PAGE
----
[1] Bolognia, J. L., Jorizzo, J. L., & Schaffer, J. V. (2014). Dermatology (3rd ed.). Edinburgh, United Kingdom: W.B. Saunders Company.

[2] Bolognia, J. L., Jorizzo, J. L., & Schaffer, J. V. (2014). Dermatology (3rd ed.). Edinburgh, United Kingdom: W.B. Saunders Company.

[3]Randall, V. A., & Ebling, F. J. (1991). Seasonal changes in human hair growth. Br J Dermatol British Journal of Dermatology, 124(2), 146-151. doi:10.1111/j.1365-2133.1991.tb00423.x

[4] Do you have hair loss or hair shedding? (n.d.). Retrieved October 01, 2016, from

[5] Mubki, T., MD, Rudnicka, L., MD, PhD., Olszewks, M., MD, PhD., & Shapiro, J., MD. (n.d.). Evaluation and diagnoses of the hair loss patient. Retrieved October 01, 2016, from

Please note, our medical disclaimer applies to all information, images, recommendations, and comments published on this page.

Published by Dr. Paul M. Graham

Paul M. Graham, D.O. (Founder/Editor-in-chief) founded Dimensional Dermatology in May 2016 with the vision to provide concise, easy to read, up-to-date dermatology and aesthetic medicine information to patients, medical staff, providers, and the general public. Dr. Graham is currently completing his training as a cosmetic dermatologic surgery fellow in Virginia Beach, Virginia at the McDaniel Laser and Cosmetic Center. He completed his dermatology training at St. Joseph Mercy Hospital and was a clinical instructor at Michigan State University. He received his B.S. degree as Summa Cum Laude at Old Dominion University, his D.O. degree as Cum Laude at Edward Via College of Osteopathic Medicine, completed his internship at Largo Medical Center in Largo, Florida as chief intern, and completed his dermatology residency training at St. Joseph Mercy Hospital Ann Arbor, Michigan.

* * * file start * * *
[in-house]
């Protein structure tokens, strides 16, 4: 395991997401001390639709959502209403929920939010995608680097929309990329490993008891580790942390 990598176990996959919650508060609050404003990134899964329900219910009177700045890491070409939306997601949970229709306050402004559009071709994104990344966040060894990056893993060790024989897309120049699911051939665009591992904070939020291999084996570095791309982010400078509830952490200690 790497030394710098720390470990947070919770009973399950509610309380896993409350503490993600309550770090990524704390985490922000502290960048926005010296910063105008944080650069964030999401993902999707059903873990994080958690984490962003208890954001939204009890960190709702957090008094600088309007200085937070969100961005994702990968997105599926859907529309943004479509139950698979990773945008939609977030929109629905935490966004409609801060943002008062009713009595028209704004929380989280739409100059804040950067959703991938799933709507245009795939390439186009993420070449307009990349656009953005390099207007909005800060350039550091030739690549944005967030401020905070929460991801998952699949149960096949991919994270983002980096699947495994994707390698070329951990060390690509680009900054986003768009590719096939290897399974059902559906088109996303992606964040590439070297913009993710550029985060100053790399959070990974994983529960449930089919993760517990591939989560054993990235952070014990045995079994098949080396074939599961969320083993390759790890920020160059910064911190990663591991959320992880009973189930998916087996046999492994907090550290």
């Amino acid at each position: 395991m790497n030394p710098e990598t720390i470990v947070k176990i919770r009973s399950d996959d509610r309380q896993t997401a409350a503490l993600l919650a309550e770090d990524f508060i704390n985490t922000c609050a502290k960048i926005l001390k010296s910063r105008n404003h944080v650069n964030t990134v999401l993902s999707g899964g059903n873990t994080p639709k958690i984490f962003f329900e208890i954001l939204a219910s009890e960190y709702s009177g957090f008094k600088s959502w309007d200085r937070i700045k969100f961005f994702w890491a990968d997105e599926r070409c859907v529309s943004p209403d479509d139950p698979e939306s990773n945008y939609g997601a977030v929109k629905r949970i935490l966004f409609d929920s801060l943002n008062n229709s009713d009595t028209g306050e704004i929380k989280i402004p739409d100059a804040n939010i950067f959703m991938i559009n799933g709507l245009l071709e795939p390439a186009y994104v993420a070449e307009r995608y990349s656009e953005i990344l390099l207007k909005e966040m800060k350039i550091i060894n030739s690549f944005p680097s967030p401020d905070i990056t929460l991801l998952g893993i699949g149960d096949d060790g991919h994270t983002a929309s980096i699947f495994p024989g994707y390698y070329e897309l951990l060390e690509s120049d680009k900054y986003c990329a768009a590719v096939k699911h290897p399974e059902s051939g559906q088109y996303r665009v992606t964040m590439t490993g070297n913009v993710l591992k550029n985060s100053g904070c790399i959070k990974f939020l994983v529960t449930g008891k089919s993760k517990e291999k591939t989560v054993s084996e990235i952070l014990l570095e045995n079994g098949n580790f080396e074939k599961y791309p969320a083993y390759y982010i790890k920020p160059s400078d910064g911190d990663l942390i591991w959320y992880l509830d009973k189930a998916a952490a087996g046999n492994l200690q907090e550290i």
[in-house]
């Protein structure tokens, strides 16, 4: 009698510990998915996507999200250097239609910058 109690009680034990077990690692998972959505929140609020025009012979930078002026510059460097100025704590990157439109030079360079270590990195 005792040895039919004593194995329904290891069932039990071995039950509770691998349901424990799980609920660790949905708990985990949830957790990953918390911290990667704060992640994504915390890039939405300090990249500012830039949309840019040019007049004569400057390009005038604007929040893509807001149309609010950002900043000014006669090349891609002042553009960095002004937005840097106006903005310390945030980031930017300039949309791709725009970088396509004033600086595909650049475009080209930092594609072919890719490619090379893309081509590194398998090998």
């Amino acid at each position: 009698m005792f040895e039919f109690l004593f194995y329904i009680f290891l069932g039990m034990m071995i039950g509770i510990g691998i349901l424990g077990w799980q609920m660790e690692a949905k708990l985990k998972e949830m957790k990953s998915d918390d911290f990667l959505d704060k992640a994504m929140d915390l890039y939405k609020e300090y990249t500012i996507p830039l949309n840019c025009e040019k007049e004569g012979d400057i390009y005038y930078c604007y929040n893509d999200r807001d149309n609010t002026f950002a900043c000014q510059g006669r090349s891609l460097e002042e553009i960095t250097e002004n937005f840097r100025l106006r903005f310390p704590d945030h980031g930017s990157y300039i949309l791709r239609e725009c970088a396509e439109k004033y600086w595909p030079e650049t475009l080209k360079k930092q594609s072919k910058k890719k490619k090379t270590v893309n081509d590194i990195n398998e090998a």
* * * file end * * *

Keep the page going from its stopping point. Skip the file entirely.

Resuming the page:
One thought on “The Hair Loss Dilemma

  1. Wow! Thanks for the great post I really appreciate it. All these information up there really important and valuable. Thanks again for letting us know and enlighting our selves.